Top Story — World leaders have almost universally praised the U.S. and Cuban governments for their announcement Wednesday that they would normalize diplomatic relations for the first time since 1961. Reaction among U.S. lawmakers, however, was more mixed.
Latin American leaders across the ideological spectrum lauded the decision that will have sweeping impacts across the region. Colombian President Juan Manuel Santos praised “the courage and the audacity of President Barack Obama and the Cuban government,” and Mexican President Enrique Peña Nieto said that it was a positive step for the two countries. Even Venezuelan President Nicolás Maduro, a staunch critic of U.S. foreign policy, praised the announcement as “brave,” though he and other members of the Mercosur trade bloc condemned President Barack Obama for approving sanctions last week against Venezuelan officials.
Pope Francis, who himself played a large role in brokering talks between the two countries, expressed his “warm congratulations for the historic decision.”
U.S. lawmakers expressed, though, a range of reactions to the move. A number of lawmakers have for years been calling on the U.S. government to improve ties with Cuba, and several high-profile members of Congress flew to Cuba today to accompany Gross home, including Senate Majority Whip Richard Durbin (D-IL). Current Senate Majority Leader Harry Reid said he supports Obama’s decision “for the United States to start a new chapter in our relationship with Cuba.”
Several prominent Republican senators, including John McCain and Marco Rubio, denounced Obama’s plan. Sen. Rubio said on Fox News that, “it’s part of a long record of coddling dictators and tyrants by the Obama administration.”
Criticism of the decision didn’t necessarily fall along party lines. Sen. Robert Menendez, the leading Democrat on the Senate Foreign Relations Committee, said that “President Obama’s actions have vindicated the brutal behavior of the Cuban government.”
Headlines from the Western Hemisphere
- Several prominent Republican senators, including John McCain and Marco Rubio, denounced Obama’s plan to resume diplomatic relations with Cuba and could provide obstacles to implementing change.
- At least 11 people were killed during a shootout between rival vigilante groups in the Mexican state of Michoacán, where vigilante justice groups have become common in the last two years as a controversial response to inept and corrupt local police forces.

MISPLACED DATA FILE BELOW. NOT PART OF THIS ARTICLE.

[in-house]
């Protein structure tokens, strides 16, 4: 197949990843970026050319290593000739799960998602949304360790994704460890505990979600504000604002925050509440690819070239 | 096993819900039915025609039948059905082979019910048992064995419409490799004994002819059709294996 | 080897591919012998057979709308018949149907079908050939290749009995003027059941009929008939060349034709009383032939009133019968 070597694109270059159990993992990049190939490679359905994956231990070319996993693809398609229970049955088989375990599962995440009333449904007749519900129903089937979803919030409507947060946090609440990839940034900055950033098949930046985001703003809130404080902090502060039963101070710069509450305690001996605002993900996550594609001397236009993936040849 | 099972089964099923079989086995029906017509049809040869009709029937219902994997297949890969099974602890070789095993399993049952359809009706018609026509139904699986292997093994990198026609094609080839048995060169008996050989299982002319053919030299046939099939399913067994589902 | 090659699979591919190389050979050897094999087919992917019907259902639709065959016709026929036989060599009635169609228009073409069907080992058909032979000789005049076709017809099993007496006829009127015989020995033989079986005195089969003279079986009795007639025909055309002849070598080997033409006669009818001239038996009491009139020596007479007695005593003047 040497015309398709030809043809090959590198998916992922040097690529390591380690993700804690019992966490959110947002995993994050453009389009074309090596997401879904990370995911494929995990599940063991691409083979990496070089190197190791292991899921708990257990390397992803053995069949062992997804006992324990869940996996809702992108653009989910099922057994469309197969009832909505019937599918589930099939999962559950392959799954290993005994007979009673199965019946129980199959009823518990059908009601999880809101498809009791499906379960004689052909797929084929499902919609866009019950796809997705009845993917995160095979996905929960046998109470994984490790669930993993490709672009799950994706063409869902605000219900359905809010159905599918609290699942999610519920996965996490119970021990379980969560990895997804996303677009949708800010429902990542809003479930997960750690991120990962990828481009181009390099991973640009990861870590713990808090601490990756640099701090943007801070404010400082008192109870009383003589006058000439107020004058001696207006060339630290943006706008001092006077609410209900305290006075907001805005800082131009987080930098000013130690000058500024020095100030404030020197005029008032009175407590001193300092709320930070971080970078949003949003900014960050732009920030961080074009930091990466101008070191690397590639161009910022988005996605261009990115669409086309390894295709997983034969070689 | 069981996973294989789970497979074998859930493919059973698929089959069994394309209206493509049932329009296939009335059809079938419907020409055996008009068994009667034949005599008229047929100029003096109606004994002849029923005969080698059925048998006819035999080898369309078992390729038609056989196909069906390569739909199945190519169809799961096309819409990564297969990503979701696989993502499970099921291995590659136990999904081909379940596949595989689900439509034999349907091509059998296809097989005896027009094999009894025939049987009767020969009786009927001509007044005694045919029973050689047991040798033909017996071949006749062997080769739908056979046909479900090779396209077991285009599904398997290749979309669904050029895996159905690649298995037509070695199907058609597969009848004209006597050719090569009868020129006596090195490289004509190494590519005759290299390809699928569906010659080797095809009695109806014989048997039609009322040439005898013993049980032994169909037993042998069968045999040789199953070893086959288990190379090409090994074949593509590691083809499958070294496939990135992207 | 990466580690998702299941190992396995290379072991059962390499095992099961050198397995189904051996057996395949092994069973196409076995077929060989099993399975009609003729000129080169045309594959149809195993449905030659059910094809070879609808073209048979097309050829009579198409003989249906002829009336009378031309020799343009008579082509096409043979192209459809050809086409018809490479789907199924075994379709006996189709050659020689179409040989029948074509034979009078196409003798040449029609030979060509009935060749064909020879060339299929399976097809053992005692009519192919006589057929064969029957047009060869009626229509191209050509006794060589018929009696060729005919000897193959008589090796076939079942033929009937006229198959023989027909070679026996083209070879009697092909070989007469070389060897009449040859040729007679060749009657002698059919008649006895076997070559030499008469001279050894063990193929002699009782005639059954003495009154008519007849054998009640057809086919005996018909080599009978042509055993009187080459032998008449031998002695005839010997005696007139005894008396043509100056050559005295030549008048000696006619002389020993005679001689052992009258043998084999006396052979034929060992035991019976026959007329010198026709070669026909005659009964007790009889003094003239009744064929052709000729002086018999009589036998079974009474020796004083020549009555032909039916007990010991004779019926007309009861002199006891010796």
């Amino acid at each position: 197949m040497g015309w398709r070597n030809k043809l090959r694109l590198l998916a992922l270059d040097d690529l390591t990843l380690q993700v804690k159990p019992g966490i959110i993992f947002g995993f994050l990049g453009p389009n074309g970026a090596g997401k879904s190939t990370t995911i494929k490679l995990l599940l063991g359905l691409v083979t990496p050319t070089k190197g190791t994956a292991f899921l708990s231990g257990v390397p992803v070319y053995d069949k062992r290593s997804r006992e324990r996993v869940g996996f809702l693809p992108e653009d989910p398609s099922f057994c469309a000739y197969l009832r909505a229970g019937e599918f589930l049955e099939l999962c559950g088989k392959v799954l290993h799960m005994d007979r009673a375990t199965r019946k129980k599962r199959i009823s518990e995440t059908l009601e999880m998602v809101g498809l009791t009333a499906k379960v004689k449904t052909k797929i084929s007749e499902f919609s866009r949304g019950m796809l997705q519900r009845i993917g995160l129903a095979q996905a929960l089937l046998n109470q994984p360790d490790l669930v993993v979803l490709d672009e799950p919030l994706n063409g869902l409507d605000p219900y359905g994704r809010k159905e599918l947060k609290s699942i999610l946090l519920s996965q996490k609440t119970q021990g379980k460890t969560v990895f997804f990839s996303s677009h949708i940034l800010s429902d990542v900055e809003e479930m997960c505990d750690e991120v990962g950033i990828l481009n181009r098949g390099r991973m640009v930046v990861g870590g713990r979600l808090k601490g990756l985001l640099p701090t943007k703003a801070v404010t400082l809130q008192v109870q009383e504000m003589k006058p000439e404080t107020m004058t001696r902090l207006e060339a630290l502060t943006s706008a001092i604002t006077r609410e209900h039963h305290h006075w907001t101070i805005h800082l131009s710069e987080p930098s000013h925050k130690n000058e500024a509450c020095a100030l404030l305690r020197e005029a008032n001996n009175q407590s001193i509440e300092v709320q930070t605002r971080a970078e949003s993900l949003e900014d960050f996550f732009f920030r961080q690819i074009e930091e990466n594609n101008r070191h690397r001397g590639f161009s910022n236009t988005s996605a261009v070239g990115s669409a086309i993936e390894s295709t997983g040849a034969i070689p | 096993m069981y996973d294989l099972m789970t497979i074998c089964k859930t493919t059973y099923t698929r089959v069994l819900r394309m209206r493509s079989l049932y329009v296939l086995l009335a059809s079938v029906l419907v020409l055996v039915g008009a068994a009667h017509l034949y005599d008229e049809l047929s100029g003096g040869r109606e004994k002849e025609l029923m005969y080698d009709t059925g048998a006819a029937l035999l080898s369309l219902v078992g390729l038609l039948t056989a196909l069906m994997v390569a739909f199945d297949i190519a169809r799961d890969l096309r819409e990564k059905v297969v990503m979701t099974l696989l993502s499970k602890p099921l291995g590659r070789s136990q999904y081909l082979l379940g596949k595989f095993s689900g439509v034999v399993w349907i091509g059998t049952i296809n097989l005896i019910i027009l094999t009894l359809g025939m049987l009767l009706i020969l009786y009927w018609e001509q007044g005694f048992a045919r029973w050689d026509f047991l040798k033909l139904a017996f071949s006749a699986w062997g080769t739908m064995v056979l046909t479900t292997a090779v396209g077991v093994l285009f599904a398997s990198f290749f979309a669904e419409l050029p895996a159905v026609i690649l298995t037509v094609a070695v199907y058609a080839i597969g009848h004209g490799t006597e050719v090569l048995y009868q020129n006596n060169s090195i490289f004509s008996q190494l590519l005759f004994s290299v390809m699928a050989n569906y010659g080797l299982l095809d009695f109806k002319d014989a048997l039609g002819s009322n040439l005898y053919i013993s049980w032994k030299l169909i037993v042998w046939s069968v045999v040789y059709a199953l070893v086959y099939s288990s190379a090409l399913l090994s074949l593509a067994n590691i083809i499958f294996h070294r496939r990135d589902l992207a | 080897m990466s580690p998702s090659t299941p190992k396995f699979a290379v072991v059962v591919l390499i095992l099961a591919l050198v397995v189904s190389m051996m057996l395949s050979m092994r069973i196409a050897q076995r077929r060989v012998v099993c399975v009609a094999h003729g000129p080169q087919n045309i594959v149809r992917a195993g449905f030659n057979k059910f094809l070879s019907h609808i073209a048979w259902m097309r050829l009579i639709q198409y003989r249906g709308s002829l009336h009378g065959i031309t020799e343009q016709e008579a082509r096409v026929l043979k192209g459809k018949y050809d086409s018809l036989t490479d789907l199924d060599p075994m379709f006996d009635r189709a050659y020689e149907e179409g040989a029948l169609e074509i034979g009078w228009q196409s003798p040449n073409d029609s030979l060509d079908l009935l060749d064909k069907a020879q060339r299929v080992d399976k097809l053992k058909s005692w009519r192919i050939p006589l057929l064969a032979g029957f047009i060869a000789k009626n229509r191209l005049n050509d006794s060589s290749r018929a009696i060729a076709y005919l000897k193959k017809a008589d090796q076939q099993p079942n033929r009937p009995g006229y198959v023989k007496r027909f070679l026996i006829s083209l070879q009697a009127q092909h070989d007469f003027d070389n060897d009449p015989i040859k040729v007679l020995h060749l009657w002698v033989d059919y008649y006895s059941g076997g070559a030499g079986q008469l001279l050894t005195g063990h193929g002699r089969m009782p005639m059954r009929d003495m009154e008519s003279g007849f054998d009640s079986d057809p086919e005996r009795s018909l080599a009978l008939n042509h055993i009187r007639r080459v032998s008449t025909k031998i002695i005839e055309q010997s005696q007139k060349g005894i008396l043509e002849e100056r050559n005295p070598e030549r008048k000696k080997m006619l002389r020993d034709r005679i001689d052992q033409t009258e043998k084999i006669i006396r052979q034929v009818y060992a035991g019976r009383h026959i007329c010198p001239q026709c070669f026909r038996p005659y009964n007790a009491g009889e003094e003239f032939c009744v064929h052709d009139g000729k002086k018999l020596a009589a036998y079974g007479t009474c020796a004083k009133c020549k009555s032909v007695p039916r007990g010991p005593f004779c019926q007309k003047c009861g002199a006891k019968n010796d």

- Mexico will dump around 18,000 tons of concrete into the Gulf of Mexico to form the largest artificial reef in the Western Hemisphere in an attempt to replace disappearing coral reefs.
- Cubans publicly celebrated President Raúl Castro’s announcement Wednesday that the country would be mending diplomatic ties with the U.S.
- As civil unrest in Haiti continues over delayed legislative elections, President Michel Martelly met with opposition leaders on Wednesday in an attempt to find a solution to the political standoff.
- Major League Baseball will not be inundated with top Cuban players despite resumed diplomatic relations between the U.S. and Cuba, baseball experts say, noting that Cuba will want to keep its strong domestic league thriving.
- A Honduran television station owner and reporter critical of the government was shot dead Monday, the latest of a large number of journalists killed in the country.
- Guatemala arrested a U.S. citizen on charges of human trafficking after she allegedly took part in organizing illegal adoptions from the country.
- FARC rebels in Colombia have announced an indefinite unilateral ceasefire, though they have said they will end the ceasefire if attacked by the government, which has so far refused FARC calls for a two-way ceasefire.
- A politically connected Ecuadorian family has won several controversial favors from the Obama administration after donating tens of thousands of dollars to Democratic Party campaigns, according to a new report in The New York Times.
- Bolivia’s real estate sector has boomed in response to recent economic growth, according to the Wall Street Journal, but some lenders are concerned the construction frenzy is preemptive and demand won’t keep up with supply.
- Brazilian President Dilma Roussef’s approval rating has climbed despite the ongoing Petrobas corruption scandal, increasing from 38 percent in September to 40 percent in the first poll taken since she was re-elected.
- The World Trade Organization has created a panel to investigate formal litigation the European Union brought against Brazil, claiming that the country had unjustly raised import duties in order to promote local producers.
- A site to be used for the 2016 Olympics in Brazil has tested positive for multi-drug resistant bacteria, the “superbugs” resulting from the fact that almost 70 percent of Rio de Janeiro’s sewage is dumped untreated into the Guanabara Bay.
Image: Pete Souza, The White House